Art: Emotional or Intellectual Connection

Often I get tired of receiving messages. We all have to deal with thousands of messages each day: advertisements in newspapers, magazines, billboards, television, and radio; email messages, text messages, voice messages, subliminal messages, telephone messages, etc. When I look at art, the last thing I want to have to do is decipher some sort of hidden message. I want artwork to calm my soul and refresh my senses. I want to forget the messages of the world and look at the beauty of a painting that stirs my emotion - not necessarily my intellect.
Since I am an artist I cannot look at a work of art and not think about it's structure, composition, colors, shapes, and values. To me that is a natural response, not an intellectual response. I appreciate a work that gives me a place to feel, a place to connect with a deeper, richer place. A place of beauty. I appreciate artists that create work that is trying to send a message, however when I create work I want it to grab someone's emotions and not let go. What I love about abstract paintings is they allow the viewer to project their own life experiences, meanings, and feelings into the work. The work has to engage the viewer, and let the viewer determine what they see. That is pure freedom, because everyone will see something different and bring their own views to the work. This makes the work more personal for each person that sees it. The work does not tell the whole story - nor should it. One of my favorite contemporary painters, Brian Rutenberg, puts it this way: "An eye told not to see sees more".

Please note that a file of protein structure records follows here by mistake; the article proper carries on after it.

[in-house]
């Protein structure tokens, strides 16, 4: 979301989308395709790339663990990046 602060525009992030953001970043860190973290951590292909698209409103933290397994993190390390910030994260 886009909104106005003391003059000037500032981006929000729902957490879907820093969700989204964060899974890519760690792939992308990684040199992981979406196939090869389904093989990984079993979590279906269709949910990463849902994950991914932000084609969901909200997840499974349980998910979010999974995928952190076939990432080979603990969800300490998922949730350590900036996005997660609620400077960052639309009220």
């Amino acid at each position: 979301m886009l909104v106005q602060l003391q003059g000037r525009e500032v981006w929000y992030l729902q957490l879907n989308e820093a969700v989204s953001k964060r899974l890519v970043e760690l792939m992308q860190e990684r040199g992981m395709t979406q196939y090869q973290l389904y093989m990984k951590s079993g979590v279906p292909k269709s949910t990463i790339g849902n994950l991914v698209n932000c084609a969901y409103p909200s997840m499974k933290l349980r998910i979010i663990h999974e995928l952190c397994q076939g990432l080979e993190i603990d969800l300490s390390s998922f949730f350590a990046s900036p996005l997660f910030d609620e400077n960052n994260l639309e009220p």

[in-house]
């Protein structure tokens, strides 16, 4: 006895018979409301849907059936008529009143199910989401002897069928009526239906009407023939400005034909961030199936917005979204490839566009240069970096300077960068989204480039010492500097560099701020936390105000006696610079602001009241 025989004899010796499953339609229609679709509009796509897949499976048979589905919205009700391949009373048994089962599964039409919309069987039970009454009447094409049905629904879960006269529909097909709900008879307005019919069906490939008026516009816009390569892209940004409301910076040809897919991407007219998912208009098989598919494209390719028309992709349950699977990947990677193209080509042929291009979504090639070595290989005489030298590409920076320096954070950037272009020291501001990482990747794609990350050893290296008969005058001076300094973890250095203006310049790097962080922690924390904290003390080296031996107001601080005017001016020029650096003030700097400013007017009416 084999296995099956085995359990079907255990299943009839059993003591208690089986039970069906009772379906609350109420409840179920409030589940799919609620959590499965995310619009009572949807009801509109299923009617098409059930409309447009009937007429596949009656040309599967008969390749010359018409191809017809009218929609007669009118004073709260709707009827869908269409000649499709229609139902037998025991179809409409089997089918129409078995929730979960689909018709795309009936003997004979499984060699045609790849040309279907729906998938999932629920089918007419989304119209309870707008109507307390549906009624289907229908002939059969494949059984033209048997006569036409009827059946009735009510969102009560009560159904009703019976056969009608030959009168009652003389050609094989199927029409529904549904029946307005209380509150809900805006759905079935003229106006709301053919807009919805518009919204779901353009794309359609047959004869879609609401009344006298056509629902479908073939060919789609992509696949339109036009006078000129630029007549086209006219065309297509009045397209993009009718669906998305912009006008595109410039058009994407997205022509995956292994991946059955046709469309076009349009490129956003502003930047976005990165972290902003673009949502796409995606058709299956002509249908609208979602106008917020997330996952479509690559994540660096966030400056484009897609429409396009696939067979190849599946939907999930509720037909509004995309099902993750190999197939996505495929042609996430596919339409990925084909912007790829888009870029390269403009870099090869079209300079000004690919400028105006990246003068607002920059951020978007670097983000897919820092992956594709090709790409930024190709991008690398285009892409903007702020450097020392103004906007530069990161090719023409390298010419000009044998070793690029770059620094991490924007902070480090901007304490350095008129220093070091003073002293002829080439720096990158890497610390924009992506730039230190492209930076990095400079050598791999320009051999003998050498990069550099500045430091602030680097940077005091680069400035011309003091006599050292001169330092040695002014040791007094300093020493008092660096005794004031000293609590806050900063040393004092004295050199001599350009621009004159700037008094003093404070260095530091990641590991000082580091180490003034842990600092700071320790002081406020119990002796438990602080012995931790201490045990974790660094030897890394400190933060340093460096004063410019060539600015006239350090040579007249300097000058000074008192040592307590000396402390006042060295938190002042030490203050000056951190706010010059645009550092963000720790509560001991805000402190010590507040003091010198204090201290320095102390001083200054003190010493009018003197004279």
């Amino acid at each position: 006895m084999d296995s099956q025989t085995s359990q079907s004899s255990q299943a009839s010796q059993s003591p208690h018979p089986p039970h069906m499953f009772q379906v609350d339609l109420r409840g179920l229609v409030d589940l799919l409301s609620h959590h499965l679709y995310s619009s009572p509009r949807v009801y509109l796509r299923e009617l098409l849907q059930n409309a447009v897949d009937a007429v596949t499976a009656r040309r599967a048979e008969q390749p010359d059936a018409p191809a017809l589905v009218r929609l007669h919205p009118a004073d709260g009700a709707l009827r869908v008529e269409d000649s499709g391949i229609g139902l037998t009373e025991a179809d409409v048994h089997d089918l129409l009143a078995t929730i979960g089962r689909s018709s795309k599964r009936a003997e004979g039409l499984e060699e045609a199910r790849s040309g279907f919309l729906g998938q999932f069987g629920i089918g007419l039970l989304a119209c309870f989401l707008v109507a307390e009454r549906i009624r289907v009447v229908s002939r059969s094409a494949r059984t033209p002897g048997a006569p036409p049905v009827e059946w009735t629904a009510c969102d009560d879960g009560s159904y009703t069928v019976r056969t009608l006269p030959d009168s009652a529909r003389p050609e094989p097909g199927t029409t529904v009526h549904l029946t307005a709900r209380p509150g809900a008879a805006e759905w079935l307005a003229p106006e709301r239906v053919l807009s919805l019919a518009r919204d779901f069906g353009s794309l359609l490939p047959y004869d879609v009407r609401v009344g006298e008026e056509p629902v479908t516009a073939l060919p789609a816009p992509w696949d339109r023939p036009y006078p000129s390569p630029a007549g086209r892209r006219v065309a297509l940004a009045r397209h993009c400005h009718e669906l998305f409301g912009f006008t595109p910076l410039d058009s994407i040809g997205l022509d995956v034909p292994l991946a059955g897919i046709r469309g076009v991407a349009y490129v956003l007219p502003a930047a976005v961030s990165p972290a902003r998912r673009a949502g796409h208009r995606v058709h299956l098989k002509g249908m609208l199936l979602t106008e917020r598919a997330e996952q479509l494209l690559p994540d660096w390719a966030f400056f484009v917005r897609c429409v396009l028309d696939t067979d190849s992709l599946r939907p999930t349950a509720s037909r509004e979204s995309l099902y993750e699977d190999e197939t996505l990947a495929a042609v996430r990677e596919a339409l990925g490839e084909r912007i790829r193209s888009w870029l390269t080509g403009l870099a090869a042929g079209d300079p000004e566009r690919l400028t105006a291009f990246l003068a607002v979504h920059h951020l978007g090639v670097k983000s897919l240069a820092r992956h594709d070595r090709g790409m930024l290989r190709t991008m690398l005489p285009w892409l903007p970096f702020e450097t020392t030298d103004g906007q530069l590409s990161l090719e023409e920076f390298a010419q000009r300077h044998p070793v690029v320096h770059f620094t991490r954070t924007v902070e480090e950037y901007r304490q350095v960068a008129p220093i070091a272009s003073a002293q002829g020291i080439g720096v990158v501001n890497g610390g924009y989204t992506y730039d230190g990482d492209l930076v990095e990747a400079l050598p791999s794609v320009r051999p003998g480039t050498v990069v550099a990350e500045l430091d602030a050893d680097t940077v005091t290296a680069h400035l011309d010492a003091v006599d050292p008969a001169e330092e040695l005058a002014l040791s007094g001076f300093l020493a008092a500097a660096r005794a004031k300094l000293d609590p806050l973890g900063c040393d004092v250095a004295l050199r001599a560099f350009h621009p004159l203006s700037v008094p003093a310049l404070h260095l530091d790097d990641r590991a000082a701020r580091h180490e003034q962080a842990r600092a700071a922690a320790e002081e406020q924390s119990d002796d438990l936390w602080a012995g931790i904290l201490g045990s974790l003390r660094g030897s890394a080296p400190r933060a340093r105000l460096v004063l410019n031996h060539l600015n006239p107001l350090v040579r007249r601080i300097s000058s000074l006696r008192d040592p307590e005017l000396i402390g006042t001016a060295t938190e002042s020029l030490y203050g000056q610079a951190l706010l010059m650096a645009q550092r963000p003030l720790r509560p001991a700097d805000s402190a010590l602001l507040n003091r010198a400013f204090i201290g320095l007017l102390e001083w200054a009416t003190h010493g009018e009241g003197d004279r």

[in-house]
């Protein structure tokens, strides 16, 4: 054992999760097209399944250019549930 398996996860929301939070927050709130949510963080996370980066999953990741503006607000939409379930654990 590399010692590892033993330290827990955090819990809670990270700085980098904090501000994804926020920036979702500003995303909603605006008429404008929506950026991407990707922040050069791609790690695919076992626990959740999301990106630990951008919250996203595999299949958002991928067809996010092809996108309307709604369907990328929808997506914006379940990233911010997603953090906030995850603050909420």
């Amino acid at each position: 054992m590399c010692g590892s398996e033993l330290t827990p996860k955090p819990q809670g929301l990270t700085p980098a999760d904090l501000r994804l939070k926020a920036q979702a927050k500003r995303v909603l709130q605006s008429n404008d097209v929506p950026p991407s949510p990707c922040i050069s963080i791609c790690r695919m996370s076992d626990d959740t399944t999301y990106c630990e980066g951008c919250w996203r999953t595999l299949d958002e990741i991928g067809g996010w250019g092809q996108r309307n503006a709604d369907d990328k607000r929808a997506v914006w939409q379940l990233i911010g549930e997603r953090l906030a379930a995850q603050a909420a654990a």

Following are a few related thoughts:

  • Just because a work of art does not have a specific meaning does not mean that it does not have "content" or "intentions."
  • Does having a strong intellectual message make the art worth more or less?
  • Is it the emotional connection that really sells the art? This is an idea totally downplayed by many art critics who believe that if there is no intellectual message beyond the beauty of the piece then the art is worthless.
  • The art critic for my hometown paper (I will not use his name) always tries to imbue the work he critiques with some sort of imaginary intellectual attributes to make the art more current, or valuable, or interesting, or desirable regardless of whether the message is there or not.
  • Is the work less desirable if it stimulates emotion rather than intellect? Is the work less valid?
  • Can art simultaneously stimulate both emotion and intellect?  

If you have any thoughts you would like to share please do so - I would love to hear from you.